Keeping climate on the tip of our tongues

What the “Word of the Year” selections tell us about global warming

(Photo credit: Jesse Karjalainen; license: CC BY-SA 3.0)

For language geeks such as myself, this is an exciting time of year. The reason: It’s when the big players in the dictionary business — from Oxford to Merriam-Webster — unveil their word (or expression) of the year. Call it the linguistic Oscars.

These choices are telling because the winners tend to embody the zeitgeist that’s enveloped the English-speaking world over the past 12 months. Often these words represent cultural trends. For example, the American Dialect Society went with “Not!” (as in “just kidding”) in 1992 and “metrosexual” in 2003. But when times are more somber, so are the terms we bandy about.

With that in mind, it should come as no surprise that COVID-19 was at the center of the 2020 language pageant. Merriam-Webster chose “pandemic” for its word, while the Collins English Dictionary opted for “lockdown.” The American Dialect Society went simply with “Covid” (although its 2016 winner — “dumpster fire” — probably deserved a repeat victory).

Undoubtedly, everyone wants to put those terms in the rearview mirror early in 2021. But once we have, what are the next words that will shape our conversations?

In 2019, the climate crisis dominated the English language. Collins’ word of the year was “climate strike” and Oxford went with “climate emergency.” This wasn’t the first time in recent memory that the environment took the linguistic center stage. Collins chose “single-use” (as in plastics) in 2018, Oxford’s “U.S. Word of the Year” in 2006 was “carbon-neutral” and Merriam-Webster simply picked “science” in 2013.

While the COVID-19 pandemic certainly merited being on all our lips this past year, it’s incumbent on us all to make sure that once we beat the pandemic, we push climate change back to the top of the talking agenda.

As we learned earlier this month, 2020 tied with 2016 as the hottest year on record, according to the European Union’s Copernicus Climate Change Service. This occurred despite the La Niña conditions during the year, which led to temporary cooling in parts of the world. Eight of the 10 hottest years in recorded history have now occurred in the past decade — and each of the past five years are in the top five.

So, while the front-and-center language may have changed in 2020, the threat of global warming has not, which likely means climate change will find its way back to the top of our talking agenda in 2021.

“There are signs that attention is turning back towards the climate crisis,” according to Oxford Languages’ 2020 report entitled Words of an Unprecedented Year. “Climate and related terms are becoming more frequent again, while net zero … is also on the rise.”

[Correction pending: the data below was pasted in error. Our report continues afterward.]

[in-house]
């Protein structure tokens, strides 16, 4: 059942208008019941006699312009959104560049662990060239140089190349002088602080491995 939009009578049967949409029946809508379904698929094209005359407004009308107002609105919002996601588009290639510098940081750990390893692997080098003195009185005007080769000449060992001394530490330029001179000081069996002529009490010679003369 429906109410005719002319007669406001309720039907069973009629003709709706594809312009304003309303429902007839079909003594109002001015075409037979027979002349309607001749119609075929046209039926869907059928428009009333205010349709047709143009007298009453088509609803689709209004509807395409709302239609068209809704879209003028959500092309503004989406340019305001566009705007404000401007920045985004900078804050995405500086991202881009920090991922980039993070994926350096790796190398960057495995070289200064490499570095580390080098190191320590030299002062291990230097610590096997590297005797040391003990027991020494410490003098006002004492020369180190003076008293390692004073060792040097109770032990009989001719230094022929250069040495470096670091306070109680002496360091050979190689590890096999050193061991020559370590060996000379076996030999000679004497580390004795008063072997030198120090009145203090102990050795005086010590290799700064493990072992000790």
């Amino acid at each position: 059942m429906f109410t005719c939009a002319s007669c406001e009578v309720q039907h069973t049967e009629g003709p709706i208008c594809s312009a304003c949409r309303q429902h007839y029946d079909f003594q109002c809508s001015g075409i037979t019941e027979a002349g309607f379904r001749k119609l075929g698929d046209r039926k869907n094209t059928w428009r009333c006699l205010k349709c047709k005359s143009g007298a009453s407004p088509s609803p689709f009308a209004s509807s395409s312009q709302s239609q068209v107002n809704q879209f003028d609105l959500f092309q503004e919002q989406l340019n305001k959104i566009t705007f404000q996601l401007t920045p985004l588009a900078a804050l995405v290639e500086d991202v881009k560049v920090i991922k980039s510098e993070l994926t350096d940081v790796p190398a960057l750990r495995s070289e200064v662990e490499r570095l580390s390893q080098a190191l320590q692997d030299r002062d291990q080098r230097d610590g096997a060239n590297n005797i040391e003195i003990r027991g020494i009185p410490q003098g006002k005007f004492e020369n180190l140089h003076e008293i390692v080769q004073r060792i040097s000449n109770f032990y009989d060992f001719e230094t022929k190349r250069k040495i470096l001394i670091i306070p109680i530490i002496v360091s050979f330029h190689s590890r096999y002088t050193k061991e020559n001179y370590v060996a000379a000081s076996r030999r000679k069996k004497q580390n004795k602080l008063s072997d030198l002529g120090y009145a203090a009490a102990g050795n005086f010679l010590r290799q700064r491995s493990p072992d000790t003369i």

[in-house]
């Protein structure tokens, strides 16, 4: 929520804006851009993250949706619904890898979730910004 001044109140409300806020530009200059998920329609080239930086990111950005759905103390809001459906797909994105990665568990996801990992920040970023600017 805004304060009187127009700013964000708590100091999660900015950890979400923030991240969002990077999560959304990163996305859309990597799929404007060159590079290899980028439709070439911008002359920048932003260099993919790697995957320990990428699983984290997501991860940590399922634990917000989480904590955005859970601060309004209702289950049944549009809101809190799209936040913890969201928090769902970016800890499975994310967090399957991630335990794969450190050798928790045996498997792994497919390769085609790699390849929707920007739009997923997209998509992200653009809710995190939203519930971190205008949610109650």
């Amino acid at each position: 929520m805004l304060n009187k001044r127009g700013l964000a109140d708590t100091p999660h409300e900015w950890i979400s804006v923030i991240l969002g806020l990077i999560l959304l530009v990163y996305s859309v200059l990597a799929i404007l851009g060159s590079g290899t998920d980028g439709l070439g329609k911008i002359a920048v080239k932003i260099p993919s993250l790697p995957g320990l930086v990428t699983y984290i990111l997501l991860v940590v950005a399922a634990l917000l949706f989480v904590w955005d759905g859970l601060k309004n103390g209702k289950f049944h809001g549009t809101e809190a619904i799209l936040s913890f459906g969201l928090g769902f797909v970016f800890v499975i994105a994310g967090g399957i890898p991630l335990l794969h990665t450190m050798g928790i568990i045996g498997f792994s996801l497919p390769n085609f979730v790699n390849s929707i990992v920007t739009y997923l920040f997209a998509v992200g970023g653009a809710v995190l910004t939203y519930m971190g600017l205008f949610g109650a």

Assuming that climate does return to the forefront of our lexicon, the next important question should be: What message do we want people to convey when the subject is once again a word-of-the-year candidate?

Based on interviews with experts, the environmental trade publication E&E recently said that “adaptation” and “resilience” are likely contenders.

“I have been struck by the growing frequency with which ‘resilience’ is employed in a number of circles,” University of Michigan environmental policy professor Barry Rabe told E&E. “It has elements of adaptation in it, and I think how we respond to the challenge of climate change in the coming years, whether it’s coastal restoration or flood protection or anything else will be paramount.”

No doubt, Rabe has a point. Between historic wildfires and hurricanes, we will have no choice but, to some degree, deal with the consequences of our past actions (or in some cases, inactions) and prepare for future difficulties.

However, that doesn’t mean we can’t chart a better path buoyed by more optimistic language. With seven states and more than 150 cities pledging to power themselves with clean energy, one-third of Americans now live in a place committed to 100 percent clean or renewable energy by 2050 or sooner. That should give us all hope that, when climate returns to the tip of our tongues, we can aim to make “climate victory” or “clean energy reality” a winning phrase in the near future.



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Josh Chetwynd

Josh Chetwynd


Communications for The Public Interest Network, Environment America and U.S. PIRG; book author: ; avid curler/ex-baseball player